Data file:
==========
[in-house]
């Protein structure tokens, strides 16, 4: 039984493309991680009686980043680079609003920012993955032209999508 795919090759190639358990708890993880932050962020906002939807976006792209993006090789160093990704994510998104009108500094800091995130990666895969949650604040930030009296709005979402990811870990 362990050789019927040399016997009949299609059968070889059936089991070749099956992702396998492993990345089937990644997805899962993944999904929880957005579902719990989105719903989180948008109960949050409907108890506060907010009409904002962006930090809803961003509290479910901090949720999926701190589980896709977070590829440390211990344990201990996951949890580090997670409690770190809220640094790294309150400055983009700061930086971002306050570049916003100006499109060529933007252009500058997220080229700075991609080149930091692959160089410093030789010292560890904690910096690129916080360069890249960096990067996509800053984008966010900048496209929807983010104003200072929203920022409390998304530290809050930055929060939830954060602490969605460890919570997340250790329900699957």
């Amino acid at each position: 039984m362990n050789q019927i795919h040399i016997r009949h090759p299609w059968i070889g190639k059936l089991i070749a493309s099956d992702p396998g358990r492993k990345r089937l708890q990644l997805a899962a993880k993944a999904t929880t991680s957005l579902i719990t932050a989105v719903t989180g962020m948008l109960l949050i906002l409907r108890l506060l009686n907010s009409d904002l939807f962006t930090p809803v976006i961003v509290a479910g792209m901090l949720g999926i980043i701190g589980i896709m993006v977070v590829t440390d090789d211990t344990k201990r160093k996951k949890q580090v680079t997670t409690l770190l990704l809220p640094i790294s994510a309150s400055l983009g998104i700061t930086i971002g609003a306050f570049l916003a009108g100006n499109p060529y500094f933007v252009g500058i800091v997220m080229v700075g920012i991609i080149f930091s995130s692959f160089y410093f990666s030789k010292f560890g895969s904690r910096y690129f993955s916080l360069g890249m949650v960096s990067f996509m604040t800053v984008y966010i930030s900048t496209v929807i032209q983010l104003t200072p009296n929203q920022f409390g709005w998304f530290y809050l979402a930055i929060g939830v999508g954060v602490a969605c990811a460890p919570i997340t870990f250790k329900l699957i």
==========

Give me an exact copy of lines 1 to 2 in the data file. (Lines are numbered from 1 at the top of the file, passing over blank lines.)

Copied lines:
[in-house]
């Protein structure tokens, strides 16, 4: 039984493309991680009686980043680079609003920012993955032209999508 795919090759190639358990708890993880932050962020906002939807976006792209993006090789160093990704994510998104009108500094800091995130990666895969949650604040930030009296709005979402990811870990 362990050789019927040399016997009949299609059968070889059936089991070749099956992702396998492993990345089937990644997805899962993944999904929880957005579902719990989105719903989180948008109960949050409907108890506060907010009409904002962006930090809803961003509290479910901090949720999926701190589980896709977070590829440390211990344990201990996951949890580090997670409690770190809220640094790294309150400055983009700061930086971002306050570049916003100006499109060529933007252009500058997220080229700075991609080149930091692959160089410093030789010292560890904690910096690129916080360069890249960096990067996509800053984008966010900048496209929807983010104003200072929203920022409390998304530290809050930055929060939830954060602490969605460890919570997340250790329900699957």